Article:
E-mail killing trial could be months away Carroll woman was found dead in N.C. a year ago

Defendant Glass still jailed

Both sides continue to research cases in Lopatka slaying

October 26, 1997|By Anne Haddad | Anne Haddad,SUN STAFF

One year ago, police followed a trail of sexually explicit electronic mail that led them to a newly dug shallow grave in front of a broken-down trailer in Caldwell County, N.C.

They had hoped to find Sharon Rena Lopatka, 35, of Hampstead alive. They hoped the messages Maryland State Police had retrieved from her computer saying she wanted to be sexually tortured to death were fantasy or at least not carried out.

Victor Lopatka reported his wife missing Oct. 20, 1996. Five days later, authorities unearthed her body and sent sheriff's deputies to arrest the trailer's owner, Robert Frederick Glass, at his office in nearby Hickory. Police think Sharon Lopatka died Oct. 16.

In the 12 months since then, a judge's gag order has imposed on the prosecution and defense the same silence that the Glass and Lopatka families have maintained in the case.

Glass sits in the Caldwell County jail in Lenoir, awaiting a trial that could be several months away, while investigators continue to mine the computer hardware and software that conducted the messages between Glass and Lopatka during their two-month correspondence. The trial has remained unscheduled while the prosecution and the defense research their cases.

Despite the possibility that Lopatka wanted to die the way she did, the prosecution and investigators are treating the case "strictly as a homicide," said a source in the North Carolina State Bureau of Investigation, which is assisting Caldwell County authorities.

Caldwell County District Attorney David Flaherty is seeking a first-degree murder conviction and the death penalty.

Defense attorney Neil D. Beach has called the death accidental and said the messages weren't meant to be taken literally.

"I think that the evidence will show that she died as a result of an accident during consensual sexual activity and that her death was not planned or intended by either party," Beach said last year, one day before the gag order was issued.

The outcome of a trial is likely to be somewhere in between, because both strategies could be legally flawed, said Thomas Hannah, a Hickory lawyer who has argued several capital cases as a defense attorney and former prosecutor.

If Beach can show that Lopatka participated in her death, a death sentence could be avoided, according to North Carolina law, but that is not technically a defense.

"If there's a defense here, the only one would be accident," Hannah said. "If it was an accident, it was unintentional and it was the result of lawful conduct."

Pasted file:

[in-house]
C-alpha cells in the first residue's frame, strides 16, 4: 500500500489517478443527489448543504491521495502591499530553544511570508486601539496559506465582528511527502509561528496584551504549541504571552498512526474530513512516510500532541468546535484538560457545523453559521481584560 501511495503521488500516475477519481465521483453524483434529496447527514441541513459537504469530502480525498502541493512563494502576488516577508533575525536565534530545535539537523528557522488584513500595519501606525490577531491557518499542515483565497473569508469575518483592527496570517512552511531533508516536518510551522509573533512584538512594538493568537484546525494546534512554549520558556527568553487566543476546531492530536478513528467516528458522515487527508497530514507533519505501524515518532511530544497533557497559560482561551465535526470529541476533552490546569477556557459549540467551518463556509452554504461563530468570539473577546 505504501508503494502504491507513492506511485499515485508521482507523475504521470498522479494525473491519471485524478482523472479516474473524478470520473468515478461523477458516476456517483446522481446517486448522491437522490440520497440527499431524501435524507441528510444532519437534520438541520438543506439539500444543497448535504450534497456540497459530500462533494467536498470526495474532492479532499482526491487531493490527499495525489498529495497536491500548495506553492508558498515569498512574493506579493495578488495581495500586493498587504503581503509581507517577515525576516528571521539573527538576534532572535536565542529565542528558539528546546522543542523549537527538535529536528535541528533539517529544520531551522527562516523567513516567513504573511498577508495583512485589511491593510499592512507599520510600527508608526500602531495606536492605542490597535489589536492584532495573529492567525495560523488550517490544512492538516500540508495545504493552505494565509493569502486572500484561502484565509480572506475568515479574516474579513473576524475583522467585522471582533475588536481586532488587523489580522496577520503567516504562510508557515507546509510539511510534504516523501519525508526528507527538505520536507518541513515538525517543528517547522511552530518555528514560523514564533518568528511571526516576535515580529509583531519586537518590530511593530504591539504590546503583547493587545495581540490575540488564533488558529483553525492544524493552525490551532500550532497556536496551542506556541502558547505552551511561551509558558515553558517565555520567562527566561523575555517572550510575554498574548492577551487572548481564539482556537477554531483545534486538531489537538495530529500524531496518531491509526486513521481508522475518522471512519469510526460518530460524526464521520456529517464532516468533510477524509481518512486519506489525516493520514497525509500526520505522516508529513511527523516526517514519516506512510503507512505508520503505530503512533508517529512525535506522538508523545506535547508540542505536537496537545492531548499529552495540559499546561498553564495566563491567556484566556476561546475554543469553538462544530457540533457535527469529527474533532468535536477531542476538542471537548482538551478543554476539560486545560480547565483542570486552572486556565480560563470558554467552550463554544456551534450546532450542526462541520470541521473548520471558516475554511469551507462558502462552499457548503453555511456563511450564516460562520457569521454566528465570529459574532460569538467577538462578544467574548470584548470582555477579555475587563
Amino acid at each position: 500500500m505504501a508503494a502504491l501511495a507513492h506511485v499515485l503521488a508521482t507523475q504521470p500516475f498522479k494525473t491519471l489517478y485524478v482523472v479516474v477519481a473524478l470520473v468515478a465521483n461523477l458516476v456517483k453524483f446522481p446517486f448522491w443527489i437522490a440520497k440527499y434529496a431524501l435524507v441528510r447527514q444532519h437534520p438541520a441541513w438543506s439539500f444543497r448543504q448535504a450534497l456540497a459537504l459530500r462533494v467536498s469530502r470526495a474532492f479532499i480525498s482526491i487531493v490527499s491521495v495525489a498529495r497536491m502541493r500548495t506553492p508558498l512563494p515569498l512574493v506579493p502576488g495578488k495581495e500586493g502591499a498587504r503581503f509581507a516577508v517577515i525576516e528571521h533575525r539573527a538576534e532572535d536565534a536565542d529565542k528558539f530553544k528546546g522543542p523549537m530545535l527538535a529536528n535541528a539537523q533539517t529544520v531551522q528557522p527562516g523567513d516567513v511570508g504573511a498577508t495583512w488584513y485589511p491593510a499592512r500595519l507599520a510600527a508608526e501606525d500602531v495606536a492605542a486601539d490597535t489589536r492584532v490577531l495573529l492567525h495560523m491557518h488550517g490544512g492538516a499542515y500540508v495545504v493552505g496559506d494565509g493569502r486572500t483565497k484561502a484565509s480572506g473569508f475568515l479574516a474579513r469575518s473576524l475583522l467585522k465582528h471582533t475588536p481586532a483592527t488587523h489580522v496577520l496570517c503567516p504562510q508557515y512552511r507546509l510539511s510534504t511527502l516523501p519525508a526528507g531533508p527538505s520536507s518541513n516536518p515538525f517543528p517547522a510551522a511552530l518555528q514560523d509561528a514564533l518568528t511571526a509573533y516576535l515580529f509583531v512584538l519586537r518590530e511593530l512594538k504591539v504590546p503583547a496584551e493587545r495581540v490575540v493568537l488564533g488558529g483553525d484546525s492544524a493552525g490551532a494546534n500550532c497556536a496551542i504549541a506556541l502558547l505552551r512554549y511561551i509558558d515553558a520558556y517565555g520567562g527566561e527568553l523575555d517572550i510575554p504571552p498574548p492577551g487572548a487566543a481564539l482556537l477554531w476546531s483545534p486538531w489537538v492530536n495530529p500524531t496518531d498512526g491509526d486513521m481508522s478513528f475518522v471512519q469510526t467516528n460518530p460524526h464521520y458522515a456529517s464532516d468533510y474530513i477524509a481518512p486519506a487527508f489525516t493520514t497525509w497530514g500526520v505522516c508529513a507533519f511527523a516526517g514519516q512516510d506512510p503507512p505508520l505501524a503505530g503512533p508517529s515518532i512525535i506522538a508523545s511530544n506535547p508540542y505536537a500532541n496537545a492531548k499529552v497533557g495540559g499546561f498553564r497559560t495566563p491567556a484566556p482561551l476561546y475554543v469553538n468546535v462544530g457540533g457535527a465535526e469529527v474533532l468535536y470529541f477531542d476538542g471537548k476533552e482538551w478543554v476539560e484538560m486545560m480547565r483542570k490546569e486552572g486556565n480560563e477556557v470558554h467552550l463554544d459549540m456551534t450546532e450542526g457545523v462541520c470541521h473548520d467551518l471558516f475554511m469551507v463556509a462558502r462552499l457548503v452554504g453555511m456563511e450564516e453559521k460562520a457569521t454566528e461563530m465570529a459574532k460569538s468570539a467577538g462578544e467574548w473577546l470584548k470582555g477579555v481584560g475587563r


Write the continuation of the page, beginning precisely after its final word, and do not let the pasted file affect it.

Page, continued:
And therein could lie the flaw, Hannah said. First, if Lopatka and Glass were engaging in sexual activity, it would be considered adultery and not legal in North Carolina, he said. Both were married to other people at the time; Glass is now divorced.

Second, if the evidence at trial shows that Glass in any way bound Lopatka in a manner that caused her to asphyxiate, it could undermine the "unintentional" part of the accident defense. The prosecution could contend that even if he didn't mean for her to die, he had to accept such a risk with that activity.

Available autopsy records do not disclose how Lopatka died, but a medical examiner has said the findings were consistent with someone who had been asphyxiated.

"They're probably going to try to get the jury to say, 'Disregard the law,' " Hannah said. The idea is to get the jury to believe Lopatka participated, which could lead them to choose a more lenient conviction than first-degree murder.

Hannah also said he sees a potential flaw in prosecuting Glass for first-degree murder.

"One key to first-degree murder that has to exist is malice," Hannah said.

Nothing investigators and prosecutors have released indicates that Glass had malice toward Lopatka. Police indicated she sought him out to torture her to death and that she might have tried to solicit others through Internet chat rooms before she found Glass.

"That would automatically take it down to second-degree murder," Hannah said, which in North Carolina would mean a maximum of 40 years in prison but usually eight years if the defendant has no criminal record.

When Flaherty got a grand jury to indict Glass on first-degree murder charges in February, he said he intended to seek the death penalty. Under North Carolina law, one of the aggravating circumstances that may be considered in sentencing someone to death is that the felony was "especially heinous, atrocious or cruel."

Hannah said that circumstance might apply even though it was shown that the victim wanted to be tortured, if the victim would have suffered pain and would have seen her death coming.

"The law would say ignore what she wanted and instead look at what she went through," Hannah said.

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